back. In another poem, Edward John Trelawney says that,
The waters may keep the dead, as the earth may, and fire
and air. But dream is my element. And in dream once, Baba
Vanga seemed to Answer the question if one day these mountains
would be a final resting place.
lay dying, I worried to the Episcopal priest that my education
held that ones cremains could not be partitioned but must
lie together in consecrated ground despite Williams desire
that his be delivered to the river where we lived. Ours
is a powerful God the priest told me with great sympathy,
and on the day of judgment he can surely reassemble us for
the final resurrection.
ashes only be a symbol of the spirit of a man whose courage, and
talent and humanity has touched so many of us and continues to
make its way through the chambers of our heart in America and
in his beloved second homeland, Bulgaria. We thank God for such
models of humanity, and pray that Christ take him in His loving
arms for all eternity.
It is with
great sadness that we note the death of recently-appointed Board
member, Valentin Krustev who died suddenly of a heart
attack on June 3, 2016, at his home in Sofia, Bulgaria. This
gentle spirit and brilliant intellect was friend, collaborator
and cicerone to William and me for decades. He was an essential
bridge between the foundation and Bulgaria and is irreplaceable.
Here is my tribute to this dear friend and artist.
is too long until the word
comes that your are gone, and gone
now another world, another life
you brought me through translation.
was like a window pane
Through which a reader met a poet
And his poem, with never a smudge
Of your own ego on the clear glass.
But it wasnt
only the meaning,
it was the thing itself you showed me:
It was never a question of right or
Wrong: This simply is how we raise
our children, how we eat our soup.
American overly sure of
Himself and his culture, learned a bit
The subtlety of silence, the elegance
Produced by history, the need and skill
to work and live in the hive at peace.
diplomat, smile on me again:
Translate me at the end of my own days.
The faults will be obvious enough.
I rely on
your constant goodness, your talent
to intuit what I may have done well and speak
on my behalf brother, even if, at times, you must
cloud the pane between us and the stars.
With Love from Richard
Valentin Krustev and William Meredith at Svetlana's
beach in Waterford
visit to the Two Trees Garden where William's ashes lie.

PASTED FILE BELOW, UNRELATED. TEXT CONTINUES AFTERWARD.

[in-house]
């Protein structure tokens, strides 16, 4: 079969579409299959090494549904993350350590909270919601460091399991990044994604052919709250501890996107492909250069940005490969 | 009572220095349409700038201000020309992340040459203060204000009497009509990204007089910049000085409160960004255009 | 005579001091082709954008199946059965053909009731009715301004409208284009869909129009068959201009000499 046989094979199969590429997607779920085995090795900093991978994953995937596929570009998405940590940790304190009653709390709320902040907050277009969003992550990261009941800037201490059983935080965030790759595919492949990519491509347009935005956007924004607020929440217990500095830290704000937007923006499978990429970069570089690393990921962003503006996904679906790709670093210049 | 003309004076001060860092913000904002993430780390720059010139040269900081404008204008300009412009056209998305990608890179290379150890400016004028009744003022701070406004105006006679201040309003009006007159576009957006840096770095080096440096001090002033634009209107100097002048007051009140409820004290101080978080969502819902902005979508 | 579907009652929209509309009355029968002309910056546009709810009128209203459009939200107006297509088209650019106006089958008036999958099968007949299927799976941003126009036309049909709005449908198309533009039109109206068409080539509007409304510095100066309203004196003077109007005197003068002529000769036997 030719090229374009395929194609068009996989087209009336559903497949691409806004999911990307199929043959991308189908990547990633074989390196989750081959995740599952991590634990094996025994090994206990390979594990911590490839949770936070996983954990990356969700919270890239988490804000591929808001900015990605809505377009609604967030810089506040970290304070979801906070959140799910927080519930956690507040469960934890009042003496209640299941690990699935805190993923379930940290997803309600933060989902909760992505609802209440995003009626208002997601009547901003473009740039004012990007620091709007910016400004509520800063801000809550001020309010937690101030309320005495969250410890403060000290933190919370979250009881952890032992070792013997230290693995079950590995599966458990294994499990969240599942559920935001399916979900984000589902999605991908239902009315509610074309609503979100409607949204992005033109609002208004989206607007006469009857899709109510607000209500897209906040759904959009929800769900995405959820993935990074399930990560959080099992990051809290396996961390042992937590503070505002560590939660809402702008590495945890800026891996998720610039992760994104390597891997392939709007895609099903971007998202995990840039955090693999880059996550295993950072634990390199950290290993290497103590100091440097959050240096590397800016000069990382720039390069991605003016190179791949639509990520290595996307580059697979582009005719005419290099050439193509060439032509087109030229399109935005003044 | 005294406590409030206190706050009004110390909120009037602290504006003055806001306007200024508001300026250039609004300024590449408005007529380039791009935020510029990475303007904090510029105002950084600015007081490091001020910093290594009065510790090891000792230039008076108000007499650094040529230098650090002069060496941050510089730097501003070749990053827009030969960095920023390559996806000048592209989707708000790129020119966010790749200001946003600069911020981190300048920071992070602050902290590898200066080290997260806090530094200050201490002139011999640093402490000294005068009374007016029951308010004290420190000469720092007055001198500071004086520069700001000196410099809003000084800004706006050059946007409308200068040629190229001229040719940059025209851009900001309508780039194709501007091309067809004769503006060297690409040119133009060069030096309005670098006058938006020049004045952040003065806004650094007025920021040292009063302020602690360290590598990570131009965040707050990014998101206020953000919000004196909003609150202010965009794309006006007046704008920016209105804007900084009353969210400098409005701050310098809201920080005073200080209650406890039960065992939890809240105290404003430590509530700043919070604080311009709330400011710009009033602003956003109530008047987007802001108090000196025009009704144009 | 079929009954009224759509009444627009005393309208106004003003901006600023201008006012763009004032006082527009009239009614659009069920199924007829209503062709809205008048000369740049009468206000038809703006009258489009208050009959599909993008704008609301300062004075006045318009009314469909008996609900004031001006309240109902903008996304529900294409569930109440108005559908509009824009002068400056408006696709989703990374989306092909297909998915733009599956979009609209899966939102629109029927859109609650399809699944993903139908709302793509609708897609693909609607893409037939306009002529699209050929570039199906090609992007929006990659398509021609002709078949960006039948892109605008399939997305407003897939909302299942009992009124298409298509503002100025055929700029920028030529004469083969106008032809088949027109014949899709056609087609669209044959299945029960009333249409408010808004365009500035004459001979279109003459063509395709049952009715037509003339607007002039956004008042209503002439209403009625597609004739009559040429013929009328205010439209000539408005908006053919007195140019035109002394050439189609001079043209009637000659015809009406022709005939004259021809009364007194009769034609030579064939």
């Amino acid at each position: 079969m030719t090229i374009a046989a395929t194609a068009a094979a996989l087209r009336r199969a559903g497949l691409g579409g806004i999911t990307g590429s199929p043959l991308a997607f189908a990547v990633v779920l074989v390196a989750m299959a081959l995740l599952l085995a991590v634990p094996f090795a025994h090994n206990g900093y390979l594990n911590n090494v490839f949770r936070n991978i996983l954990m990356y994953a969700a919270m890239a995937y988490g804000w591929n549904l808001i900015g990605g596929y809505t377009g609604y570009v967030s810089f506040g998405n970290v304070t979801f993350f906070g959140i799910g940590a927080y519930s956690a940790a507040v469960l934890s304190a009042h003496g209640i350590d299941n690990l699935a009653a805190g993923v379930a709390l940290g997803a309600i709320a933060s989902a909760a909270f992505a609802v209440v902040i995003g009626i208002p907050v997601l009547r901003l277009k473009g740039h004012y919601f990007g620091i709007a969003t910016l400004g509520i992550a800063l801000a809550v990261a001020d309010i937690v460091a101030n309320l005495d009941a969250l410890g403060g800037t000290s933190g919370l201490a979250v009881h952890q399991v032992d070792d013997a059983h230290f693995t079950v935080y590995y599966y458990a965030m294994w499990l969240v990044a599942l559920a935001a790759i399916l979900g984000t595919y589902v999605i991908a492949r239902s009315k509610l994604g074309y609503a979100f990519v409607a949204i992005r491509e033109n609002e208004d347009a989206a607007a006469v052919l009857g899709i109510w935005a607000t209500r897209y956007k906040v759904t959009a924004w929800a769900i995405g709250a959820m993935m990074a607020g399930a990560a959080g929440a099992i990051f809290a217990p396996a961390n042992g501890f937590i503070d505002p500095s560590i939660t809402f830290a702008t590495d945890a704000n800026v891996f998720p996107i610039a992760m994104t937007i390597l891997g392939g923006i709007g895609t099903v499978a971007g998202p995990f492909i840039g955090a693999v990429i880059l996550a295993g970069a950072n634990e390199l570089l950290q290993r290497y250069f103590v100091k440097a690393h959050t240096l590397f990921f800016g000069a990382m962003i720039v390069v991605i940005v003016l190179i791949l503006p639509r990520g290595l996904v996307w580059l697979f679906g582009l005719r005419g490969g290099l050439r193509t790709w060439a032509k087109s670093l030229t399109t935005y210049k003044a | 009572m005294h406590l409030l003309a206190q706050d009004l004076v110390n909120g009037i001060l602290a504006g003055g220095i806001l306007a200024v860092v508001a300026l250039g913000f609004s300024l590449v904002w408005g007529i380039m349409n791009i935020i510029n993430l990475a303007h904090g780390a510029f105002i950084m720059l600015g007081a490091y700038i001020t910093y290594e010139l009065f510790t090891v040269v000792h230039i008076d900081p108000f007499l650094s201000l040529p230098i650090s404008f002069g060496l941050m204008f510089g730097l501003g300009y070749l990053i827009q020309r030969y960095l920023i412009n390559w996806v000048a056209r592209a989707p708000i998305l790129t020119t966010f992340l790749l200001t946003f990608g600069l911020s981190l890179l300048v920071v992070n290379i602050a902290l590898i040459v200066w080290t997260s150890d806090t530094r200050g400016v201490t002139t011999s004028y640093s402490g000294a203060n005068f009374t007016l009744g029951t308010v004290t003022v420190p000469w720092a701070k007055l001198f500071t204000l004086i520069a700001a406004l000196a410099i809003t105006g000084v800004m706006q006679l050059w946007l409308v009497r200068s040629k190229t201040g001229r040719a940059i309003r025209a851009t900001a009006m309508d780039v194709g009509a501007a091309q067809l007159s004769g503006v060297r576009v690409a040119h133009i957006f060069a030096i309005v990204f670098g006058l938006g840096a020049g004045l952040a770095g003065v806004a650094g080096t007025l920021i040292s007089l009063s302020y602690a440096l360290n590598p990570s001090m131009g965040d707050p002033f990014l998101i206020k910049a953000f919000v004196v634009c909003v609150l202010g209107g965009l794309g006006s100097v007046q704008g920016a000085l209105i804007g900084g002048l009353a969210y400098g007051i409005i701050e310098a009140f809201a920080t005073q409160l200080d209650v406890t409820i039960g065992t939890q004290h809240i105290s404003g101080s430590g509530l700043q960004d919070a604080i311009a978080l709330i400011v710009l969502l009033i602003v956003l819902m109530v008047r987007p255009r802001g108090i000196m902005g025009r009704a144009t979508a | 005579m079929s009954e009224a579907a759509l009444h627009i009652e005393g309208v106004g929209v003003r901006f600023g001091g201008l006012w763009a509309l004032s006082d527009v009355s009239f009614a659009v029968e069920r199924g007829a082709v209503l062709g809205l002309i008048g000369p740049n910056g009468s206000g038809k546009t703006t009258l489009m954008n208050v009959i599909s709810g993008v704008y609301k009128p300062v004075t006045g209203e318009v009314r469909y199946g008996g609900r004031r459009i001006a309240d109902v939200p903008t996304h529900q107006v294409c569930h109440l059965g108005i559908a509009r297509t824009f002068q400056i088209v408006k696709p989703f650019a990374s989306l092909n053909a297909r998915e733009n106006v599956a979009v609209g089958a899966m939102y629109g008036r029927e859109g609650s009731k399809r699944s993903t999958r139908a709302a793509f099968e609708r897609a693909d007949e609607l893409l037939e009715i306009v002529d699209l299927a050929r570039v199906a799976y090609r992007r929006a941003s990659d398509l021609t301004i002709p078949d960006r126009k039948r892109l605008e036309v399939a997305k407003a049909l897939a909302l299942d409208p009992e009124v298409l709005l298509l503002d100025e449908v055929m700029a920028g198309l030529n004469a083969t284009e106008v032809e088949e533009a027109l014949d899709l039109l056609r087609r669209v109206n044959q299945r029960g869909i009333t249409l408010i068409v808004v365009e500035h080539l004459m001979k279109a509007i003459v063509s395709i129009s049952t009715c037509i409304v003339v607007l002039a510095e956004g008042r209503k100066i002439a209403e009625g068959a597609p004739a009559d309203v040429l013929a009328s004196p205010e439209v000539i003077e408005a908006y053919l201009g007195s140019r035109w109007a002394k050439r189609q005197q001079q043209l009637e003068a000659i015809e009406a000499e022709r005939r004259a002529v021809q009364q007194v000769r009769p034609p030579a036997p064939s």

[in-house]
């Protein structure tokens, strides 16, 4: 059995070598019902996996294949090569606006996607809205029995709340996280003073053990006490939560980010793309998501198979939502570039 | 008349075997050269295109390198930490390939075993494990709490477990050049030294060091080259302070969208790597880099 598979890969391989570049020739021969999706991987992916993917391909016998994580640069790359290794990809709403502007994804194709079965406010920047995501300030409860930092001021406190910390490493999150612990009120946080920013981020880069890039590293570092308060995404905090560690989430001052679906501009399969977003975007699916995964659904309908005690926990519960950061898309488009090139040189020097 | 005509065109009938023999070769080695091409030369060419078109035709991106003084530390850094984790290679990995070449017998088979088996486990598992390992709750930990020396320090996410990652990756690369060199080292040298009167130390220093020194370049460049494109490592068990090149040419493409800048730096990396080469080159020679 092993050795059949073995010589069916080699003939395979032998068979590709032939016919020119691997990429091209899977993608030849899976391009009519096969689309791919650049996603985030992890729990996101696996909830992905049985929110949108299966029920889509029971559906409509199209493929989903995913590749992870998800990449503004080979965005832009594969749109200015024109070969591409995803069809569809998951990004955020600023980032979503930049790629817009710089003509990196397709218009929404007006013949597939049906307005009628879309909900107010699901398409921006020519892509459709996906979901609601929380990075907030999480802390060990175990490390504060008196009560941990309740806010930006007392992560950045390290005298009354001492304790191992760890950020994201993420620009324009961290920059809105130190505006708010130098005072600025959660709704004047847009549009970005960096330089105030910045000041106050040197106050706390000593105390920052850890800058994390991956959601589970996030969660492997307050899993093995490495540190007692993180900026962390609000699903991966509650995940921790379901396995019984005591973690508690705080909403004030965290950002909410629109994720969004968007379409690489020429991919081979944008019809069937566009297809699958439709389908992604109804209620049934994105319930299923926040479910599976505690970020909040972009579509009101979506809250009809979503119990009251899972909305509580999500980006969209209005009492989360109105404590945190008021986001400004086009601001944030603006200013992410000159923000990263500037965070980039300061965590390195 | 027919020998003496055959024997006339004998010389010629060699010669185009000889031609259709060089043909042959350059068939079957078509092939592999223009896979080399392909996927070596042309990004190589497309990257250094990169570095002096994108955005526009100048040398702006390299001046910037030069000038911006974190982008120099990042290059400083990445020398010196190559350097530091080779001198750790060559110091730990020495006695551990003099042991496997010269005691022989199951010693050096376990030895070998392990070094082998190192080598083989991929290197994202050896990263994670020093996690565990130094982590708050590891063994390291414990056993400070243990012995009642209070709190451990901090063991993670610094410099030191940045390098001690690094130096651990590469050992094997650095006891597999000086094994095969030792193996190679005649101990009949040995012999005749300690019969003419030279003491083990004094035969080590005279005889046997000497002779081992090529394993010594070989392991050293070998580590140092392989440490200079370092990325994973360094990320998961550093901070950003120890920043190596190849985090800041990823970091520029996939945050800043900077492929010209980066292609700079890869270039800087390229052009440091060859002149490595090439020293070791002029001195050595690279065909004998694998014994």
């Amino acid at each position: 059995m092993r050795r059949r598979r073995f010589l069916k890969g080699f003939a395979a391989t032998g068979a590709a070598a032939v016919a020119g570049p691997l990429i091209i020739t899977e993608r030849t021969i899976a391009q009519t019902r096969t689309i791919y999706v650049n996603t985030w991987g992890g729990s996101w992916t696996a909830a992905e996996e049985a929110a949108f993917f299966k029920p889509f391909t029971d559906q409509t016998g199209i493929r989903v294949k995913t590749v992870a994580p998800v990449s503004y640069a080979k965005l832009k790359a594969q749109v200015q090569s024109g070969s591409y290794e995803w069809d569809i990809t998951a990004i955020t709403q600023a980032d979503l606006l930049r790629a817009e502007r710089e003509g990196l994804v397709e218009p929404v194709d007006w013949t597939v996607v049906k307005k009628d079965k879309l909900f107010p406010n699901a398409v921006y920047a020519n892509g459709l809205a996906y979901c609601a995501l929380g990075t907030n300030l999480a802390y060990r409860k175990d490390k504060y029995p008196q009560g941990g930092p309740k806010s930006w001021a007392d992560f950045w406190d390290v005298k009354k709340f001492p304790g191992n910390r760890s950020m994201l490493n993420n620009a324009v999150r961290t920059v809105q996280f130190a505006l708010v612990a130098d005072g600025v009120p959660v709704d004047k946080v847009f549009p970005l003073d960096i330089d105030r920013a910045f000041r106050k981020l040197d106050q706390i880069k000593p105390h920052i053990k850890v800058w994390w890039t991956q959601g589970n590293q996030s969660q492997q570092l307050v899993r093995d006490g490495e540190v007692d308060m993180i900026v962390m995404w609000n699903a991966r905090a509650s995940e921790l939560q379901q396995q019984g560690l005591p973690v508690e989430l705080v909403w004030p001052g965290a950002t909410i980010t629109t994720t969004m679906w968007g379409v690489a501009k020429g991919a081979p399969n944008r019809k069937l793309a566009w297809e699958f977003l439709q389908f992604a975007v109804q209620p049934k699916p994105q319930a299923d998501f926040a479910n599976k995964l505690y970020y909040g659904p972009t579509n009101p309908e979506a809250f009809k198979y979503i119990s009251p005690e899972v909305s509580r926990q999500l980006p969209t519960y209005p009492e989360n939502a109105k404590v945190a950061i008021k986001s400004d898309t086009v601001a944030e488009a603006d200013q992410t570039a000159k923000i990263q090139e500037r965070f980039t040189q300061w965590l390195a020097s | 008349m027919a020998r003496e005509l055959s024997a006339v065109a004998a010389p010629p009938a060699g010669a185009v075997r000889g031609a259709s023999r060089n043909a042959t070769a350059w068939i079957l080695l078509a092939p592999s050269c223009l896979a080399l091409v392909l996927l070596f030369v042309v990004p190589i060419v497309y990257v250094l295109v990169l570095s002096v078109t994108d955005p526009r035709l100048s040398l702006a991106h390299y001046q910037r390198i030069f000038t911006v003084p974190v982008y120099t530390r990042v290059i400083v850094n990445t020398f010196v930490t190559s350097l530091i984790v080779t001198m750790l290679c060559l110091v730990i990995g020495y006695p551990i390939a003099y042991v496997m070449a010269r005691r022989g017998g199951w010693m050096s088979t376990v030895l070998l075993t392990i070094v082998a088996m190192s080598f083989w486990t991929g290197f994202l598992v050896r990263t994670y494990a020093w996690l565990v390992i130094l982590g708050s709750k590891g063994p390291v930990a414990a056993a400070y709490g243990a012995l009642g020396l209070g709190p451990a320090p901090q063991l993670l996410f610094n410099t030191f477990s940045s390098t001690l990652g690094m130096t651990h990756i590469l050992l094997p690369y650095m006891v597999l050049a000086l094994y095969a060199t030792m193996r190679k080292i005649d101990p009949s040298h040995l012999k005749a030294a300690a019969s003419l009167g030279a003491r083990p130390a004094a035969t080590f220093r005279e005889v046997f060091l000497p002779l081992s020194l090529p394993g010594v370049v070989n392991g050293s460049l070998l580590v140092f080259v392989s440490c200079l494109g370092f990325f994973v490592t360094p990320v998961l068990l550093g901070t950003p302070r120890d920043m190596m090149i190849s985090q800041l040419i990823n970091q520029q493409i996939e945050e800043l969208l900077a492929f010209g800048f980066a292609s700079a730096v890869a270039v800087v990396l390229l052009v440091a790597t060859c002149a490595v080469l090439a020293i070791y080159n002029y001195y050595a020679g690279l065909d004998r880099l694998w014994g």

William Meredith Foundation is proud to announce the establishment
of the William Meredith Center for the Arts to remember and honor
a great American spirit. Friends who have come together as a foundation
wish never to forget this extraordinary human being and the impact
he has had on so many lives. Poet, pilot, arborist, beloved teacher
and friend, his legacy is a treasure we wish to pass on to future
generations. The Meredith Center will keep the flame of generosity
and artistic camaraderie burning at Riverrun, William's home on
the Thames River in Connecticut where he lived and worked for
60 years and which has recently been added to the State
Registry of Historic Landmarks.
center sponsors educational programs during the year to provide
cultural enrichment through a diverse selection of artistic programming.
It fosters an appreciation for the work of local and regional
artists and develops artist exchange programs internationally
as well, particularly with the Republic of Bulgaria where Mr.
Meredith was made a citizen by presidential decree for his work
in the culture. Artists invited for residencies at the Meredith
Center share their talents through art exhibitions, readings,
publications and academic seminars. The center serves as a retreat
where artists can create new works in the same spirit of peace,
equality, and serious endeavor that characterized William's life
and work at Riverrun.
Lady Hillary Rodham Clinton wrote
a letter joining Connecticut College in a celebration of William's
80th birthday in which she says, "The arts have always been a
unifying force in our world, bringing people together across vast
cultural, social, economic and geographical divisions. Through
his work, William Meredith both enhances and strengthens the American
spirit. As you honor Mr. Meredith, you celebrate the timeless
power of poetry and poets as our American memory, our purveyors
of insight and culture, our eyes and ears who silence the white
noise around us, and express the very heart of what connects us,
plagues us, and makes us fully human."
William Meredith Center for the Arts offers another window on
the world through which we can enhance our spirit, a window through
which artists may search their private worlds and speak for us
as we make our slow progress as members of the human tribe. A
short signature poem by William Meredith inspires us in our efforts
to honor his memory as a model of courage, good will, civility
Poems are hard to read
Pictures are hard to see
Music is hard to hear
And people are hard to love
But whether from brute need
Or divine energy
At last mind eye and ear
And the great sloth heart will move.